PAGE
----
Especially when Jenkins, the ambitious head of the Shadow Council is demanding an increase in hauntings and a decrease in friendly visitations. He says we’re not running a relatives reunited organization. He’s been dead so long he’s forgotten the newly deceased like to check in on friends and family. The only family he can visit occupy the darkest corner of the cemetery. I think they put iron around their vault to keep him out.

“Half-hearted wailing and billowing curtains won’t cut it.” Even his voice was sleep-inducing. I wondered how many people had died at his board meetings. Bored meetings. “Time for blue sky thinking, people.” Blue sky thinking? We’re ghosts, not painters. It wouldn’t surprise me if during one of his meetings, someone rammed his pie charts up his PowerPoints and sent him to the big board meeting in the sky.

I sighed as he droned on about productivity and morale boosting exercises. My morale died long before I did. Its wake was a lively affair with fruitcake, shots and karaoke. There was even pole dancing. That was me.

“Connor!” I snapped back into the land of the no longer living. His voice grated more than rattling chains. “Do you have something more important to do? A life to be getting on with?”

Someone sniggered. Janice. She kissed his feet like they were the Blarney stone. She sat at the front taking notes. Jenkins hadn’t said a single thing worth remembering. She’d had a sense of humor bypass and died on the operating table.

Jenkins moaned on. “You wasted your life, you’re not wasting your afterlife too. I will not have ghosts turned into cuddly, lovable creatures, the way vampires have been! Is that what you want, Mr. Tovey? People pinching your lifeless cheeks, saying ‘ooh isn’t he cute, all dead and woeful’?”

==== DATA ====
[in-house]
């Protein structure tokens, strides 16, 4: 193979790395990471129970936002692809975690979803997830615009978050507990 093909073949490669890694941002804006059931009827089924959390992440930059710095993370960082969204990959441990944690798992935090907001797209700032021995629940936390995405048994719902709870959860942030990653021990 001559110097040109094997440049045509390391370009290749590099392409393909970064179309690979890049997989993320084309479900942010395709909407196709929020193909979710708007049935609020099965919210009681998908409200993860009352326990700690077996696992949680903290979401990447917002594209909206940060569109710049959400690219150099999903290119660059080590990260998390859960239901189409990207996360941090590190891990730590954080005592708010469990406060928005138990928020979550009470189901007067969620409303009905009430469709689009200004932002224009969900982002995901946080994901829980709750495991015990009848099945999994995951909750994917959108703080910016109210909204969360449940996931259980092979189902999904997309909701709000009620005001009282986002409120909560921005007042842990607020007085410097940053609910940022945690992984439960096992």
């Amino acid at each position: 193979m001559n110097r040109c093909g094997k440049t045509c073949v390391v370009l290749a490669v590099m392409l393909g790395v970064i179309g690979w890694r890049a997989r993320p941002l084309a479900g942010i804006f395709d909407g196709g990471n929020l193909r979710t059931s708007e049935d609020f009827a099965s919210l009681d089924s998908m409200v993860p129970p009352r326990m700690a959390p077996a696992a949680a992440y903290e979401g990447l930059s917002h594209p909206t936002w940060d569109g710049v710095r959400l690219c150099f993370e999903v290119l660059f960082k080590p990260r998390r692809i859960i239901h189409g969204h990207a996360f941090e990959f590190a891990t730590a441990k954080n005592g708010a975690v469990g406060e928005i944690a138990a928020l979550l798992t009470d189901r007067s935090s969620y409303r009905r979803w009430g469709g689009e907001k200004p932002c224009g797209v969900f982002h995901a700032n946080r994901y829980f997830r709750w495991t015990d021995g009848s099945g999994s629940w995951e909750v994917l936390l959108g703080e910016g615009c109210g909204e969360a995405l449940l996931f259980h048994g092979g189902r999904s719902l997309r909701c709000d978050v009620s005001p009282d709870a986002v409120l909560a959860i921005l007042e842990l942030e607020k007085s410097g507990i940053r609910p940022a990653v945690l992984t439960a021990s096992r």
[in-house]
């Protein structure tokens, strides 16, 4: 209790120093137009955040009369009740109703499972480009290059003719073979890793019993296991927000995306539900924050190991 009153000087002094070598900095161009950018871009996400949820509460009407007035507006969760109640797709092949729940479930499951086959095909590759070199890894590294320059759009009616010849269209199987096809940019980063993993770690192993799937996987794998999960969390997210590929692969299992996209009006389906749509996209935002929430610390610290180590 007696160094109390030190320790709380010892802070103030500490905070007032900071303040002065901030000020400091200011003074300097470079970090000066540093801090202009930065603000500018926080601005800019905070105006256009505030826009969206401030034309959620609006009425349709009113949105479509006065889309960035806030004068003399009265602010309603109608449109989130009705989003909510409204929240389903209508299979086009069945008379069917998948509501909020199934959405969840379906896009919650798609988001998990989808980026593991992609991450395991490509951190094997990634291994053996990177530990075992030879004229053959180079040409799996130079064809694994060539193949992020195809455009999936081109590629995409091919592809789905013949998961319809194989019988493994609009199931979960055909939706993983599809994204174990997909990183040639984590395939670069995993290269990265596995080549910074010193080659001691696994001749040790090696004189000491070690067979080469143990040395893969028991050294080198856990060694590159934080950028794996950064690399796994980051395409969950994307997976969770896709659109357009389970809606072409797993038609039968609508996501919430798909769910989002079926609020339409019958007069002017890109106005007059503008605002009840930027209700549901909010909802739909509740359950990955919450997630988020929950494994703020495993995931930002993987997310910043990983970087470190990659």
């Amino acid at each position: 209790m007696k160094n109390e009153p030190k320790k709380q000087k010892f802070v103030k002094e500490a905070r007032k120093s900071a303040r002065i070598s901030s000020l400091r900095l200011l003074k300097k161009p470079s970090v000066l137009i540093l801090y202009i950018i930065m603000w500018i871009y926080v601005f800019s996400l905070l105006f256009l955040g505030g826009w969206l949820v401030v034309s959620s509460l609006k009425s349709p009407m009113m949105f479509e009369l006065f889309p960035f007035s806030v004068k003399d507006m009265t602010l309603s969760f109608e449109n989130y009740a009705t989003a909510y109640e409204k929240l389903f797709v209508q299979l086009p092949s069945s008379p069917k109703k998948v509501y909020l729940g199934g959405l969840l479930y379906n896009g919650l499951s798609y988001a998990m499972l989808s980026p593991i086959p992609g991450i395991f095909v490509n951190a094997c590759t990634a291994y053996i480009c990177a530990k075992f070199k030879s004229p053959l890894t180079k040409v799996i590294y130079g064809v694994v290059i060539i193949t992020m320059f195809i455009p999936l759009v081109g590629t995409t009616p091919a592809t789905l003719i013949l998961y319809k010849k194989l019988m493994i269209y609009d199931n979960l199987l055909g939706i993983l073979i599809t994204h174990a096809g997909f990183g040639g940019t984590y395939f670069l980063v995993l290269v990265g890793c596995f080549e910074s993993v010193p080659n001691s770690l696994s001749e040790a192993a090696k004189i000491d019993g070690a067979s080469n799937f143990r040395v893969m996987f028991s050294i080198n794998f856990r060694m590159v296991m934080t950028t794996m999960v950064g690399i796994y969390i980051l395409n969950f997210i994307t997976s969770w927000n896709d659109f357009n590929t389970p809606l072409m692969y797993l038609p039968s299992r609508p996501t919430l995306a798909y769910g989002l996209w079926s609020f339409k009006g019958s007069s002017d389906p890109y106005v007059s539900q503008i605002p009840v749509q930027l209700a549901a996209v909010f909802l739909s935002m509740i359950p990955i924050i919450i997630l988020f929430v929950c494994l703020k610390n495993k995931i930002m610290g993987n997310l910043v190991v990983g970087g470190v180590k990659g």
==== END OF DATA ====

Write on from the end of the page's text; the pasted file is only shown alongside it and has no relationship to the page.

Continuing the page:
“No.” Been a while since someone pinched my cheeks. Face or bum.

“Then pay attention.”

“Kill me,” I muttered to my best mate, Ceri. He grinned. “Whoever made him head of the Scare Department should be shot.”

“He was,” Ceri cackled. “Fifty years ago.”

“Boys!” We jumped. Well, I did. Ceri had seen war. Only fireworks scared him. And Poodles. We didn’t need to discuss scaring strategies, they should just send Jenkins into the field with a megaphone and no off button. He made clowns look like cuddly children’s entertainers. “You’re my best agents, but you’re getting slack and stale. Maybe you can develop new ways of scaring the bejesus of the living, because scarings are at a record low. There hasn’t been a crisis like this in the spirit world since Casper the friendly ghost was invented!”

He whipped out pie charts and my mind hibernated. I chose free falling from my office roof over monotonous boredom like this. Now I couldn’t escape. Hell did exist. It was a boardroom run by Jenkins. A PowerPoint presentation followed the pie charts. I slept through most of it until Ceri nudged me with a bicep bigger than my thigh. Ceri made a naked sock puppet from his hand, imitating Jenkins perfectly. I laughed. Sometimes I regret turning myself into the latest 3D pavement art, but if I hadn’t died, I’d never have met Ceri. Someone severed his parachute strings. The ground broke his fall. And his body. In several places, the worst being his neck. He’d had to go before the Decision Committee to prove he’d be an asset to the Scare Department or risk being sent into limbo. Or worse – back to life. Anyone who can bend his head at physically impossible angles has to be an asset to the team. Who could refuse a murdered Para? He was assigned to me. We’d never been apart since.

“What about standing behind people at mirrors?” I suggested. “Horror films love that.”

Jenkins gave me a look that would make Medusa jealous. “Horror films? That’s where you’re getting your ideas? Why not run a survey?”

“Nobody’s tweeted me back.”